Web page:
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Chesterfield City Council To Discuss Dangerous New 'N-Bomb' Drug

The Chesterfield Police Department will give a presentation to the city's health and public safety committee in March, but no immediate legislation to ban the synthetic substance is being proposed.

The Chesterfield City Council is planning to hold a discussion about the emerging threat from a synthetic hallucinogen called “N-Bomb” after a Chesterfield mother came forward about her teenager daughter possibly ingesting the drug by accident at a New Year’s Eve party.

At a meeting Jan. 7, Councilman Bob Nation asked that it be placed on the agenda at the next meeting of the council’s health and public safety committee. City Clerk Judy Nagier said it will likely occur in March but a firm date has not yet been set.

Reached by Patch after the meeting, Nation said as a father of three grown sons he felt sympathy for the concerns expressed by Carley Alves and hopes the city can increase awareness about the drug, which has only started surfacing in crime labs across the country in the last few years but is already responsible for several fatal overdoses.

“My main thought is that I don’t think the city can do a whole lot other than increase awareness of this new synthetic drug and maybe help put it on the radar (of other parents),” Nation said.

Councilman Derek Grier chairs the committee and agreed that the relative lack of information about N-Bomb should be addressed.

“Not being familiar with it, I would like to have our police department give us some additional info and see how we as a city can be proactive,” Grier said.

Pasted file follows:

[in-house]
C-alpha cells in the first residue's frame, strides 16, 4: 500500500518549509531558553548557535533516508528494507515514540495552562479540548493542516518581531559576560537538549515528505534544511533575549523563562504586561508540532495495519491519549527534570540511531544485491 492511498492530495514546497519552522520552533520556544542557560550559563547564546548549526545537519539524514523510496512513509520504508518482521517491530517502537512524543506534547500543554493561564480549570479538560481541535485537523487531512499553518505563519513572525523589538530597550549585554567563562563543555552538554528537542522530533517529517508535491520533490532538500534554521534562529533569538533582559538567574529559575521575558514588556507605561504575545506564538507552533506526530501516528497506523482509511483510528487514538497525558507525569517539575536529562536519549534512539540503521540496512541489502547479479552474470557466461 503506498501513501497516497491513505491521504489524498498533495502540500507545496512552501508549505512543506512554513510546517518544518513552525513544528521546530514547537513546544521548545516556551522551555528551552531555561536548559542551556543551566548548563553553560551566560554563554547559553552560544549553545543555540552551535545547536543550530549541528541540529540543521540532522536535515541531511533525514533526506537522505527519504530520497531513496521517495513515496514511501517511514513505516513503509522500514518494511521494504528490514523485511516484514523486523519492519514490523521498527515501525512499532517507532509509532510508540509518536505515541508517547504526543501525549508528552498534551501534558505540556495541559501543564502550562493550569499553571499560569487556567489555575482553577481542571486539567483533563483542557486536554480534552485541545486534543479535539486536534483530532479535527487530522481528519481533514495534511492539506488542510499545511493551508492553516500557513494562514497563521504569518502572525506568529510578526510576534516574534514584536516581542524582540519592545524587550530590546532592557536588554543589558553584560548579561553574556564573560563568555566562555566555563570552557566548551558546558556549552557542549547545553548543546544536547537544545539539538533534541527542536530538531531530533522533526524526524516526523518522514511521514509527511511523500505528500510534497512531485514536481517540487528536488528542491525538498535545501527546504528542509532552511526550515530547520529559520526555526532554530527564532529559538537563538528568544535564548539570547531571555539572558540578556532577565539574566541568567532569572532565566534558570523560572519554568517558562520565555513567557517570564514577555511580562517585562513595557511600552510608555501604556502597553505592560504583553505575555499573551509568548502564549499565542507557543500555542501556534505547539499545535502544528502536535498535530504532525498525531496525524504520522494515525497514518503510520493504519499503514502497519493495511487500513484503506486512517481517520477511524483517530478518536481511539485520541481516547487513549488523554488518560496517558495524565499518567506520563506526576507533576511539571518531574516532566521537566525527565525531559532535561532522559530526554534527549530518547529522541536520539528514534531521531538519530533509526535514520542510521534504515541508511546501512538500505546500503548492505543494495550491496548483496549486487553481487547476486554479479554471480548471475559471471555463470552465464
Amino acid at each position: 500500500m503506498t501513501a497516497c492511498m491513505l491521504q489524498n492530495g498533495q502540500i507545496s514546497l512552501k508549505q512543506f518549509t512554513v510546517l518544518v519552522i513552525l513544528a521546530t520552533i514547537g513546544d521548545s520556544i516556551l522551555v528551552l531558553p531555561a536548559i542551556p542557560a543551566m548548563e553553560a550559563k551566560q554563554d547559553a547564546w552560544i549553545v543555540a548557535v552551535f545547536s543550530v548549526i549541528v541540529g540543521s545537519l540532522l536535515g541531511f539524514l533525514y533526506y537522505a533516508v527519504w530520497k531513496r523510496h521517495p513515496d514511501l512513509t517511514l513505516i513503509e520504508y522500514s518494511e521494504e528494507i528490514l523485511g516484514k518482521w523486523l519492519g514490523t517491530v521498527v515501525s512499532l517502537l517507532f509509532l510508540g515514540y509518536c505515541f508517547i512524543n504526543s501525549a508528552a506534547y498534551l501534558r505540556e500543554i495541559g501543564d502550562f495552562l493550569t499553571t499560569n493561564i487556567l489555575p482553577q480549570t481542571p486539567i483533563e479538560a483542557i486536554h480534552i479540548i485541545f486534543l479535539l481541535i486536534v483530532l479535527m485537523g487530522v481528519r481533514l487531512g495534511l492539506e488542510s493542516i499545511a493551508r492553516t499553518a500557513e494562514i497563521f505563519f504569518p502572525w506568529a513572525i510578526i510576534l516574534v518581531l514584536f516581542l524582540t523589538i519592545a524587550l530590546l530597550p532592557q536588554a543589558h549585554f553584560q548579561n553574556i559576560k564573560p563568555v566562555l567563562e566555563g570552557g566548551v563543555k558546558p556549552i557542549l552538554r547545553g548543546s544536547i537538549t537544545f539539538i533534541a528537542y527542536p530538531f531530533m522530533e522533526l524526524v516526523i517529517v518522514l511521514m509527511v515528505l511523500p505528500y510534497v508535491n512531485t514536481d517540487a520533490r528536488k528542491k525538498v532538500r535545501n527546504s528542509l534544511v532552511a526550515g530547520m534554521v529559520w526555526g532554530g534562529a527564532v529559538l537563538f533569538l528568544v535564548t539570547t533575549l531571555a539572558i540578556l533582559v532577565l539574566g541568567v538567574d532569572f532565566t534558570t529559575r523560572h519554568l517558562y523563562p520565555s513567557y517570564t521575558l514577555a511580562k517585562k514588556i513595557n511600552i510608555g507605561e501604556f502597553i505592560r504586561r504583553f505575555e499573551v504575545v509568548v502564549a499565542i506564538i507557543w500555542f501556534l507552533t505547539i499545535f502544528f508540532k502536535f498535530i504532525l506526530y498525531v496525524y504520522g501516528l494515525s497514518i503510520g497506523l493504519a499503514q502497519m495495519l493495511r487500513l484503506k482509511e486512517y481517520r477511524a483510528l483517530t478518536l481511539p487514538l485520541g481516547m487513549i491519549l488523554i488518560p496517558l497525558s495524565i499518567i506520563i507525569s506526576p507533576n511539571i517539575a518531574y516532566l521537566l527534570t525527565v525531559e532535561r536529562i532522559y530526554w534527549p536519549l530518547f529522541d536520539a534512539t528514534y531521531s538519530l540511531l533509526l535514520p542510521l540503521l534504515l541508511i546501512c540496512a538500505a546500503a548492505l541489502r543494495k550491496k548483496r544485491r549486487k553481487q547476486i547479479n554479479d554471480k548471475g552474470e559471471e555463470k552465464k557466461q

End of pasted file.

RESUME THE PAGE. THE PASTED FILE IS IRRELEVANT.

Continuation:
Nation suggested that this could take the form of an official communication from the city through its email newsletters and communication with school districts in the area to help alert them to the threat posed by N-Bomb as well.

Chief Ray Johnson was not available for comment Thursday, but Capt. Steven Lewis said the police department is looking into the issue.

“We will research and assess the potential danger to our community and gather facts and information to present to the public health and safety committee,” he said.

The substance itself is not yet technically illegal in Missouri, although it could be considered a controlled substance under a federal law. The nickname comes from its chemical structure, 2CI-NBOMe, and similar synthetic drugs from the 2CI family are already illegal.

Neither councilman expressed an interest in immediately proposing any municipal legislation to specifically ban N-Bomb, stating that it would be necessary to explore the matter more thoroughly first.

“The first thing is to educate ourselves and see what we need to do before we have a knee-jerk reaction and start proposing legislation,” Grier said.

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